Time to brighten up a busy life. Items to support the stylist’s daily routine.
Koto Clothing representative/stylistMr. Shogo Hesaka
Symbolizing diligence and humility,
the Glenroyal book cover.
Stylist Mr. Hesaka is active across magazines, advertising, and film media. Surprisingly, his former employment was audio director for a TV program. As he has always travelled a lot, it is in just such a lifestyle that reading time is essential. We asked Shogo about his encounter with a book cover, his precious moments he has for reading, and a favourite author.
The impact movies had on my roots
━You said “stylist,” and the word encompasses various types of work. What do you feel is particularly motivating about your work?
For me it’s the movies. You dress an actor to portray a sense of reality about their character’s lifestyle; it’s not just a case of making the clothes you chose for them stand out. So, you have to use your imagination a lot more than people might think. For example, if a movie critic commented that the “costumes were good,” and what you really wanted to do was just make the most of the characters and prioritize ways to draw out their attractiveness, it’s likely the moviemaker will think “Oh, so their eyes just went to the clothes…”
I’ve loved movies since my early days, even before I became a stylist, when I used to work in video. In particular, I love the films of director Yasujiro Ozu, for how the positions of everyday things are precisely calculated in his work. I think this preoccupation with positioning also shows in the suits, kimonos and other costumes selected for his films as well. Since he had also originally been a cameraman, his methods of composition are fabulous. The entire film as a whole would always be good, but his individual scenes are also beautiful as stills.
His films also take a long time to shoot, and he only makes about one a year. Recently, I’ve been challenged by getting commercial work that must all be wrapped up in a short time; I’m doing the conceptual work for the actor’s personal styling needs.
“Words” are an important element
━Is there something you do every day in order to broaden the range of your styling skills?
I often think about styling starting from a “word.” For example, “cool” is a very ambiguous word. Unless I can properly digest the theme, it is difficult to reflect a feel in styling. In that sense, there is a great deal to learn from movies and books. My aim is to watch a movie a day, but last year though, I was only able to watch about 200… Recently, I have had the opportunity to write articles for work, and my commutes are also sometimes long, so now I probably read more books. I am especially fond of reading Shouzo Izuishi’s works. One way that I search for books is by a kind of chain-link method of reading works by authors I am interested in and then reading the works that inspired them. Sometimes I purchase photo collections that also become valuable materials for me. I not only want to gain knowledge, but I enjoy passing time without any stress and rejuvenate my spirit by simply reading a book.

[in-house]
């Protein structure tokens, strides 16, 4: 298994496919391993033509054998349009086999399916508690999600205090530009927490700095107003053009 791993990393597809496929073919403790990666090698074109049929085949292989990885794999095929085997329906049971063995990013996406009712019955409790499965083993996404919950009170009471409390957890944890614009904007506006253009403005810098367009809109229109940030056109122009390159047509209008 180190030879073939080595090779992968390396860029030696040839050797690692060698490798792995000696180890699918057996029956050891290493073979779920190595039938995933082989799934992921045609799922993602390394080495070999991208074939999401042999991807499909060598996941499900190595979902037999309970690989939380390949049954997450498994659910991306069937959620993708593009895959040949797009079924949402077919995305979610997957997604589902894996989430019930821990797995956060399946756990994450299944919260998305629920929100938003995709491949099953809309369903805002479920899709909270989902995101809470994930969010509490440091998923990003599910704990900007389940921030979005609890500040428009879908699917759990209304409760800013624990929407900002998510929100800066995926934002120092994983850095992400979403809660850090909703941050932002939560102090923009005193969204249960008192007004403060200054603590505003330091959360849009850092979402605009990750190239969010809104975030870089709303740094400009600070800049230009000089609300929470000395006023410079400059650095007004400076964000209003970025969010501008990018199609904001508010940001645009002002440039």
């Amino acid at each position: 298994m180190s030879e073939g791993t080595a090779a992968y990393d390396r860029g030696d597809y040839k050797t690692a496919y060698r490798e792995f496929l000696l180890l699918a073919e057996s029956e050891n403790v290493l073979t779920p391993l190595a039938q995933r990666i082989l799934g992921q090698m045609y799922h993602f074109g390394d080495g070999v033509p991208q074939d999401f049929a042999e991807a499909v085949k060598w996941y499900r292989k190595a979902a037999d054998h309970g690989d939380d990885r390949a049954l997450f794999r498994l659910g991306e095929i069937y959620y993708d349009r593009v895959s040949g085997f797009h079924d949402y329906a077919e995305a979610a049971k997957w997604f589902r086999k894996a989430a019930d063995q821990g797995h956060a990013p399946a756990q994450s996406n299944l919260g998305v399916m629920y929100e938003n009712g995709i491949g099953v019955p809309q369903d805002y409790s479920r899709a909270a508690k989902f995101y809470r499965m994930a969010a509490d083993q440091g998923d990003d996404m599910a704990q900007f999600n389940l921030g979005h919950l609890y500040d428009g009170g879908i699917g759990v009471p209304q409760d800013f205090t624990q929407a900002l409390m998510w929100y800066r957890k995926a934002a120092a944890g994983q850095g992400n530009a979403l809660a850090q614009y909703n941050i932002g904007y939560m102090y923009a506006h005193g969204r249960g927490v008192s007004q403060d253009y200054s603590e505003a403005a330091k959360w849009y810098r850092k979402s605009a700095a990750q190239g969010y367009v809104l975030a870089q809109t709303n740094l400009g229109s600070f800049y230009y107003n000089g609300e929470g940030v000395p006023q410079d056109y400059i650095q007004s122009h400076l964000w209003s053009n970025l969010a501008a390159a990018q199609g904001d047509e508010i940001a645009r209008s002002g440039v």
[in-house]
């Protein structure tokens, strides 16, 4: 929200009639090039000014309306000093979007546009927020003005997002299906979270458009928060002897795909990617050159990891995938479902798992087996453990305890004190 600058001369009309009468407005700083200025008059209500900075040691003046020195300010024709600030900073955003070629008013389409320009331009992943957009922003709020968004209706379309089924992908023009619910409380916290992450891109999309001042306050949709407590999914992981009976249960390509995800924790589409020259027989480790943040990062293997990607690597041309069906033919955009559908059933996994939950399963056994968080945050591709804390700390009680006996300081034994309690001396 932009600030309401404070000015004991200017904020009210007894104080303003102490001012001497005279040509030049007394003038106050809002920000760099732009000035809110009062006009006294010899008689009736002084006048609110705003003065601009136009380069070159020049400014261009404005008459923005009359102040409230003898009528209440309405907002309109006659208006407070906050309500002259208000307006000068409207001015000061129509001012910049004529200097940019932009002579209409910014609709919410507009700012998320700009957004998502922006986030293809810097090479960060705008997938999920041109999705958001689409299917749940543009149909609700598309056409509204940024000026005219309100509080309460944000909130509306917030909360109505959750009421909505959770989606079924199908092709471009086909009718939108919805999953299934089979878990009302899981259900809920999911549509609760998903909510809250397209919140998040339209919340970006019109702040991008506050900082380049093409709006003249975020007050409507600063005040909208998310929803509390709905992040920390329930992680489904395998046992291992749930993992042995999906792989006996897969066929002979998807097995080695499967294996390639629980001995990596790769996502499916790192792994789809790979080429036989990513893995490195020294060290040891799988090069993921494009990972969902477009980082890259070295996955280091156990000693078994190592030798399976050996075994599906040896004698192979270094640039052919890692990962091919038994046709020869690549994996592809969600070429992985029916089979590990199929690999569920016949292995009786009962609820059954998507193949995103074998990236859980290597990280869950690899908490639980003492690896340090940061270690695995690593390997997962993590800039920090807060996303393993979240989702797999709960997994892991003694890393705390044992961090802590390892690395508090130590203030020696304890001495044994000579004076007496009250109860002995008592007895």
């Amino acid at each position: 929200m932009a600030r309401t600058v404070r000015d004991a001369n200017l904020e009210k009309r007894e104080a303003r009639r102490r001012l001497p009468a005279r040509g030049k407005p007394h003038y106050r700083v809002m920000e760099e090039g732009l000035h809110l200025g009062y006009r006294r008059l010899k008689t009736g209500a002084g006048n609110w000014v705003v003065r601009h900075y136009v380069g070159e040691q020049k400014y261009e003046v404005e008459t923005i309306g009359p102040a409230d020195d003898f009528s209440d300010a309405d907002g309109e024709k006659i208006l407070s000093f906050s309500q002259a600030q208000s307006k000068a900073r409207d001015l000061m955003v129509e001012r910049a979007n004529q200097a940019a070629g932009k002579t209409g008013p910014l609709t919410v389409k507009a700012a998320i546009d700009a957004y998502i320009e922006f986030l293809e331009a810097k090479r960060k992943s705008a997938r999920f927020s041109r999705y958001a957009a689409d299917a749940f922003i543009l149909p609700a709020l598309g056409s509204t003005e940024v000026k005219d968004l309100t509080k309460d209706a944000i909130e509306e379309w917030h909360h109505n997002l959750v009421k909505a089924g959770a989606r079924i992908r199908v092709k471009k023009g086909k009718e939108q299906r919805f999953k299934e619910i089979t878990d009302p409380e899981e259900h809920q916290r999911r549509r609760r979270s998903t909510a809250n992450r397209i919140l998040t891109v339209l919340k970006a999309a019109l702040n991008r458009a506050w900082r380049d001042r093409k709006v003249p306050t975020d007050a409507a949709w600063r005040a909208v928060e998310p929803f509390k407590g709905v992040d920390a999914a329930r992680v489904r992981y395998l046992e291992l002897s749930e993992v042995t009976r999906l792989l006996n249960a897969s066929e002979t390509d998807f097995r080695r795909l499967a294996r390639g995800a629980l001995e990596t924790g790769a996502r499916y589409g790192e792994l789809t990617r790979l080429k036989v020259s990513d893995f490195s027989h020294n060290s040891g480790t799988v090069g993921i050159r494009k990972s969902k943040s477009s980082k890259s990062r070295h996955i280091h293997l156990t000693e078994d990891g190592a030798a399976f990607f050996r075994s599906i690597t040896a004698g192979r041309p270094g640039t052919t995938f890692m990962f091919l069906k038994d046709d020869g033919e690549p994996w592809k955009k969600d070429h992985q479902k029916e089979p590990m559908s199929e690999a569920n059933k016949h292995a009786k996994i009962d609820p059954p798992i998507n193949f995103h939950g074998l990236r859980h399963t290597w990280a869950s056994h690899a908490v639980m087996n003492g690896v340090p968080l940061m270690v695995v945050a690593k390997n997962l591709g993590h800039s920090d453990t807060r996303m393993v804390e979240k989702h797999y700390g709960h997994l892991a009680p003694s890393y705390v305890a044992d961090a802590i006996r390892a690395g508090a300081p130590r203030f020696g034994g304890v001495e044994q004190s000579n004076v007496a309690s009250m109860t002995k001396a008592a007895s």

Book covers project diligence and humility
━Tell us how you came across Glenroyal.
Before I was a stylist, I was working as an audio director on a TV show. Anyway, I had a lot of travel time in that line of work, and I took advantage of time on the road by reading books. At the time, I was too shy to let those around me know which book I was reading, so I was looking for a book cover. I didn’t want to give the impression “that guy is studying” (he laughs). In part this was due to the influence of someone I was strongly attracted to, but I was obsessed with looking for a sturdy British book cover, and at last I found this one. At that time, there were not many simple, British-made book covers. And it’s now been 9 years since I started using it. It is also available in a pocket paperback size, so I felt how seriously the craftsmen really consider the convenience of anyone who will use the item. If the craftspeople didn’t like and understand books, I don’t think they’d even be making the pocket paperback size.
I like things that have universal appeal.